Magazine article Artforum International

Giant Steps: Alex Kitnick on the Staircase in Contemporary Architecture

Magazine article Artforum International

Giant Steps: Alex Kitnick on the Staircase in Contemporary Architecture

Article excerpt

THE PRIMORDIAL SPACES of modernism were spaces of labor. It was in the industrialized efficiency of the factory floor that many of the fundamental attributes of modern architecture--the grid, the open plan, the revealed structure--were developed. And as modern labor became more corporate over the course of the twentieth century, modern architecture did, too: The cubicles of the typical modern office adhered to the same rigorous organizational logic as factory workbenches, with desks appearing one after the other, arranged in single file for solitary work. Yet today the nature of working life has fundamentally changed, defined by a flexibility and sociability-- described by many as a post-Fordist condition--that often manifests itself in spaces that are driven less by program than by possibility. Fittingly, architecture's new mandate seems to be to create spaces where workers might cluster and gather, then disperse.

Today's working environment is a manifestation of our networked, high-tech, and hypermediated era, yet its main architectural symptom is surprisingly archaic: the resurgence of the staircase. Indeed, stairs have played a literally outsize role in architecture in recent years (the trend's apotheosis might be Thomas Heatherwick's proposed StairMaster for Hudson Yards), but, contrary to their original function, they are imagined less as sites for circulation than as zones for exchange. Removed from actual utility, supersize steps no longer offer the best way to get from one place to the next so much as they suggest a technology for bumping into people--staircase as social media. Examples abound: A recent interior conversion of the advertising firm Wieden+Kennedy's Manhattan office by the New York partnership WORKac includes a staircase evoking a coin--a circle flipped halfway between two floors--wide enough for a town hall-style meeting but also suited to a casual chat. The designers' entire effort seems to have been compressed into this stair, which, suspended in the office's center, is the only architectural element of an otherwise empty loft space. Its sculptural quality (think Fletcher Benton meets Carsten Holler) plays up the feature's symbolism: An agora at home in the corporate world, it seems to give each encounter a heads-or-tails chance of working out. A similar hunger for interaction has also trickled down to more traditional business environments: Weiss/ Manfredi's recent design for Novartis's North American headquarters in East Hanover, New Jersey, has a loungelike staircase, suggesting that leisure is necessary for thinking profitably about pharmaceuticals as well.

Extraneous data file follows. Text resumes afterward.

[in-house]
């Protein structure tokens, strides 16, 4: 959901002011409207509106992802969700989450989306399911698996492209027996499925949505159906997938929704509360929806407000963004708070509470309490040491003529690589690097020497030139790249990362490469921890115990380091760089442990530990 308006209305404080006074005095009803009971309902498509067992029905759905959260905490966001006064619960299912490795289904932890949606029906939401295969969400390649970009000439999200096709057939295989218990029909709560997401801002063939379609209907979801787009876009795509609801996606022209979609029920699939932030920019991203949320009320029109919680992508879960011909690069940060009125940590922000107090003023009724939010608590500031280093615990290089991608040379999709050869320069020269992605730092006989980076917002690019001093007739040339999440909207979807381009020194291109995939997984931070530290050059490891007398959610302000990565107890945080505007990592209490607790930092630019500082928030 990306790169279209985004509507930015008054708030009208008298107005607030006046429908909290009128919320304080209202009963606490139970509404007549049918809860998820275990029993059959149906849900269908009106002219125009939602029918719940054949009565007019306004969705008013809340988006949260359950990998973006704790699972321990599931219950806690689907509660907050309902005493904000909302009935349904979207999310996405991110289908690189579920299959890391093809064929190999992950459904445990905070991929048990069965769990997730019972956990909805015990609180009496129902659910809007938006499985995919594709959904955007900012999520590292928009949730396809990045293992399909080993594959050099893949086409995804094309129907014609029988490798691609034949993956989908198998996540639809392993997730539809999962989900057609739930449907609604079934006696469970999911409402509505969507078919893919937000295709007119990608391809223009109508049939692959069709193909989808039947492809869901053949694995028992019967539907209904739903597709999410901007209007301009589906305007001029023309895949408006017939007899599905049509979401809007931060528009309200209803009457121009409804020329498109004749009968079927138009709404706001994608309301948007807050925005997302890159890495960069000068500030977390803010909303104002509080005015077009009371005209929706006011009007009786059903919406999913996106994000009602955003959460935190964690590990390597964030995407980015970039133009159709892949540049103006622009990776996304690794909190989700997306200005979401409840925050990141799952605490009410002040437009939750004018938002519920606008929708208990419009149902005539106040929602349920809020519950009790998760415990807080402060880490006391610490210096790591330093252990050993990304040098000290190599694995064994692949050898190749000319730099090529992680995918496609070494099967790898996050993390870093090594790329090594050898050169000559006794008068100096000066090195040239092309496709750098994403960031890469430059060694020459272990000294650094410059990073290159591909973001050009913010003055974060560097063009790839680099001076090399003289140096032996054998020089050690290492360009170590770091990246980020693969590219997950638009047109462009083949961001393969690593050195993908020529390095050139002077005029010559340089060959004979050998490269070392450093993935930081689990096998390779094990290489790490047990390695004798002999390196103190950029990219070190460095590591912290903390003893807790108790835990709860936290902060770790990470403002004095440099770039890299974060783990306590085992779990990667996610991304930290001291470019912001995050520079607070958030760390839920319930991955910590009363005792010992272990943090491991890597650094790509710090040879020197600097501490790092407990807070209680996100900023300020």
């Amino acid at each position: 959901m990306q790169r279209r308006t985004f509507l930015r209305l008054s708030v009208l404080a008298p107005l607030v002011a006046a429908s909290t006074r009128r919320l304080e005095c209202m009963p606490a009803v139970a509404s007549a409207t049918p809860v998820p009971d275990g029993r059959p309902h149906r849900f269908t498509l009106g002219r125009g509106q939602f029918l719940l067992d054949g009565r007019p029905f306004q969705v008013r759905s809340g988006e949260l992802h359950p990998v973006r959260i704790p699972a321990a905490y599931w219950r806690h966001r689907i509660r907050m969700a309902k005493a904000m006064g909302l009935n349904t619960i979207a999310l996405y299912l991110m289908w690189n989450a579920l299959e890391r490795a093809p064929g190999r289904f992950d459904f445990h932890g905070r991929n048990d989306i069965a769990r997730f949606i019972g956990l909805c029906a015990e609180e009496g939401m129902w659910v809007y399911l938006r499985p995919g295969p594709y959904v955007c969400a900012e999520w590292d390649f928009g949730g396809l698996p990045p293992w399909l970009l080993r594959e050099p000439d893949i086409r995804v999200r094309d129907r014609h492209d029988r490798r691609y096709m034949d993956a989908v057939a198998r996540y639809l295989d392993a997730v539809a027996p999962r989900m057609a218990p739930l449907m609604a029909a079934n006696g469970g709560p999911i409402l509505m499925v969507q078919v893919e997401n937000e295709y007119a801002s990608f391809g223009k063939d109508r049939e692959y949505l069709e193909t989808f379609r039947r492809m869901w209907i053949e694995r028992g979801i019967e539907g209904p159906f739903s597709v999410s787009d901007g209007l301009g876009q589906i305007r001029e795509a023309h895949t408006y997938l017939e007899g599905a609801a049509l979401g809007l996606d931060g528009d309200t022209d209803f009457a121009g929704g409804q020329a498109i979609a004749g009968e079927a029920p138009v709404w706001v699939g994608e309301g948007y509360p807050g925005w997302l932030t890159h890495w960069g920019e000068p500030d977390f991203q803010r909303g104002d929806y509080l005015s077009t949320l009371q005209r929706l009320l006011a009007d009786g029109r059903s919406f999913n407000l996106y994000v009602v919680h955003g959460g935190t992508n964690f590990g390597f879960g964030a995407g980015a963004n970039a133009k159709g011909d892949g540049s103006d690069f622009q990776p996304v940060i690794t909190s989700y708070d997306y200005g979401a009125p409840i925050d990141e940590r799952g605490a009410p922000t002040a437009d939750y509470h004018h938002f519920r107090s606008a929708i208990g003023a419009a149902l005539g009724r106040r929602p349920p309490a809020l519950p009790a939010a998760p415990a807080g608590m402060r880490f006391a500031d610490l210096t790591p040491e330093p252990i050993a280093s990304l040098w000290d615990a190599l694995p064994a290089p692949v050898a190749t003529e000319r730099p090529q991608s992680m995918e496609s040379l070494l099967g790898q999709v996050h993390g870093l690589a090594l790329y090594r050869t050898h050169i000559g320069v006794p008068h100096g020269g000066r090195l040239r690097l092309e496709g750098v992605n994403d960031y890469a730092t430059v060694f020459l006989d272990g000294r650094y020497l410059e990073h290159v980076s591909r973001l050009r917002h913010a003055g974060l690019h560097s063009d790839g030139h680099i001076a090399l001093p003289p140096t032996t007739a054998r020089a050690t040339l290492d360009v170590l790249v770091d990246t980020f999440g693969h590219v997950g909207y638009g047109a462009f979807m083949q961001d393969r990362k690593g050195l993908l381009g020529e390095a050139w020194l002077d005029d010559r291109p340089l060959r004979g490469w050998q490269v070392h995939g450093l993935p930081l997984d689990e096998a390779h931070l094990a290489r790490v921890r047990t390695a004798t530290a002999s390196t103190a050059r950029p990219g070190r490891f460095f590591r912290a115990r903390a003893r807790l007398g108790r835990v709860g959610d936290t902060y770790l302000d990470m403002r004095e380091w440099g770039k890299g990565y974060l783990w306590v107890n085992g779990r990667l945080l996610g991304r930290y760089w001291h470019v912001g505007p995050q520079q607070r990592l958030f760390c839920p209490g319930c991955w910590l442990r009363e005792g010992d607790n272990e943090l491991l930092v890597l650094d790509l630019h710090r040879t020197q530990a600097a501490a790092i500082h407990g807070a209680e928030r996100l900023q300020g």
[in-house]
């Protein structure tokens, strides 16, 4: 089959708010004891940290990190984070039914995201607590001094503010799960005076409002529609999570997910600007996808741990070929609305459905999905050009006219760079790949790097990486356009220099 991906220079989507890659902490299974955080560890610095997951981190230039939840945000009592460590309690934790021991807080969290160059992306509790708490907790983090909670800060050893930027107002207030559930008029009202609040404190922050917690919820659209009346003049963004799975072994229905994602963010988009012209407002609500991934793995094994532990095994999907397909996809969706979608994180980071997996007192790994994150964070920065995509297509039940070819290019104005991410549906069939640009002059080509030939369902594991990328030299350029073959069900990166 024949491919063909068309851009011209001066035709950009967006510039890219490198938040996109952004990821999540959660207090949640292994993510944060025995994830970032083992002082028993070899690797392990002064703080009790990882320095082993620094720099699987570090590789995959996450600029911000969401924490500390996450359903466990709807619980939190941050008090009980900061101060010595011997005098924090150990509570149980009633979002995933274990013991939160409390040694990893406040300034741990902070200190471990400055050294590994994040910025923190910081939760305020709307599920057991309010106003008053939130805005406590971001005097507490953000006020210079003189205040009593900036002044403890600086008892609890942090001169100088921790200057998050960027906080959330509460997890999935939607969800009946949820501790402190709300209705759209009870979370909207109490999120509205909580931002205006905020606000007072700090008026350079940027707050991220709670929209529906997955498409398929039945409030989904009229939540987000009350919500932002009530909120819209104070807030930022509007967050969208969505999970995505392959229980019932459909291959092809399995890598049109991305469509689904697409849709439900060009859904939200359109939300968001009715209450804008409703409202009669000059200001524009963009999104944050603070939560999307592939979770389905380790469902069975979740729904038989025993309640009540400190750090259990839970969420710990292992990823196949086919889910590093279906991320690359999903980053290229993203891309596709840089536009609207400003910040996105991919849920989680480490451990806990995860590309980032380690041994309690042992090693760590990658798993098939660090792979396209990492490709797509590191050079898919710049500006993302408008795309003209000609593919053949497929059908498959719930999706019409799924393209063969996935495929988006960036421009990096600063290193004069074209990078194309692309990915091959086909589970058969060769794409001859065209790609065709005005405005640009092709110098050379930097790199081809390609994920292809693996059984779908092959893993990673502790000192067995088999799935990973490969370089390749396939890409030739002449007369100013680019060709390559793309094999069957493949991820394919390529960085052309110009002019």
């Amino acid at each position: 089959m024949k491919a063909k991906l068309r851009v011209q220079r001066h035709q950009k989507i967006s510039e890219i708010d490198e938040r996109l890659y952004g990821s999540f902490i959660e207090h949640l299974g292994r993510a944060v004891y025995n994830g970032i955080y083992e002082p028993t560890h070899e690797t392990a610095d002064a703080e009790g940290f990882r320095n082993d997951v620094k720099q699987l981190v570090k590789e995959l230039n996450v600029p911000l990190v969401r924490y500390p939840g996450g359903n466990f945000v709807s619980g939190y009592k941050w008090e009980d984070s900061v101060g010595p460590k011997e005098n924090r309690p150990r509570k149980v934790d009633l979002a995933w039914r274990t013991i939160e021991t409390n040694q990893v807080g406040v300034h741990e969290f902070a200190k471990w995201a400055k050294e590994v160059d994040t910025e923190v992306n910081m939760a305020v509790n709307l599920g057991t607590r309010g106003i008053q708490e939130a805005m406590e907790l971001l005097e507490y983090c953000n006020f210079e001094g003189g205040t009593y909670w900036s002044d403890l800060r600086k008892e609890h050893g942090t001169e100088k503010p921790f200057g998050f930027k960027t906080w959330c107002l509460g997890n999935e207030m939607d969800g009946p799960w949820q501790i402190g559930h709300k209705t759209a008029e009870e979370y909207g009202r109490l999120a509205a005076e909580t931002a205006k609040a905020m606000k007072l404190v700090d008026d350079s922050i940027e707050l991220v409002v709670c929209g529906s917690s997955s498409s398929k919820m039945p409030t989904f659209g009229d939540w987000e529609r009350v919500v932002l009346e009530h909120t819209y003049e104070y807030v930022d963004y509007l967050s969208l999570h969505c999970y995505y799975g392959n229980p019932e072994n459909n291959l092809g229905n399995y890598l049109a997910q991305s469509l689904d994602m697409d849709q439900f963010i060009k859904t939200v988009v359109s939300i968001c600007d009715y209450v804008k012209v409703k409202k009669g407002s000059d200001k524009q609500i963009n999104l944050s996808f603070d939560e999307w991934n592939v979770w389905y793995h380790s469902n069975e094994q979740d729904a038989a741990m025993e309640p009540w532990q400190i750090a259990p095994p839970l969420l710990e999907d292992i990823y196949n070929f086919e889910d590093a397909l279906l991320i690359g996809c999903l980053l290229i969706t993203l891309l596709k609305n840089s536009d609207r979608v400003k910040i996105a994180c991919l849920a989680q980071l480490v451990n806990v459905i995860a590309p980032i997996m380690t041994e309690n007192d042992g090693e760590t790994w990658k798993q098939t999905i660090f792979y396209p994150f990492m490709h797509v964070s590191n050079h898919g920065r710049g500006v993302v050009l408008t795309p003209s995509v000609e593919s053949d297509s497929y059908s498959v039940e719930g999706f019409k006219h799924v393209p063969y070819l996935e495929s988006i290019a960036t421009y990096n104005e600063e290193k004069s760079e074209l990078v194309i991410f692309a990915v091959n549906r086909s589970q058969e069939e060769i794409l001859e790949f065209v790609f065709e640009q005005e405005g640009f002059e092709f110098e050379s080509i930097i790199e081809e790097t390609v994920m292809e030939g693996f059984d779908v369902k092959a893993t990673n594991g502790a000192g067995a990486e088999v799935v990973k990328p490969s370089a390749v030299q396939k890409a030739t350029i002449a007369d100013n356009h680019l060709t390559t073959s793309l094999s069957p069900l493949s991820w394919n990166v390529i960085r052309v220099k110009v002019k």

The belief that spaces without scripted functions harbor great possibilities is nothing new, of course. Architectural vanguards have long countered the prevailing modernist trend toward rigidly defined and articulated spaces: The postwar British architects Alison and Peter Smithson, for example, spoke of the "space between" buildings in order to look beyond the dominance of modern architecture's monolithic structures. But if in an avant-garde context such emphasis was typically deeply social and pointedly critical--for the Smithsons it was a means of acknowledging the knit-together nature of working-class neighborhoods, which was often undermined by modernist housing schemes-- recent architecture poses such spaces not as sites of class conflict or encounters with difference but simply as settings for individual interactions. In such designs, a society structured by power, class, or ideology seems hardly to exist, replaced by an idealized possibility for innovation.

If the contemporary work space--from the clubby spaces of We Work to the corporate fantasia of Norman Foster's Apple ring--is tailored to an economy based on sociability and information, many have imagined the field of art itself as an ideal model for such an economy. Indeed, the free-form sensibility underpinning so many offices today owes much to the example of the artist's loft or the studio collective. …

Search by... Author
Show... All Results Primary Sources Peer-reviewed

Oops!

An unknown error has occurred. Please click the button below to reload the page. If the problem persists, please try again in a little while.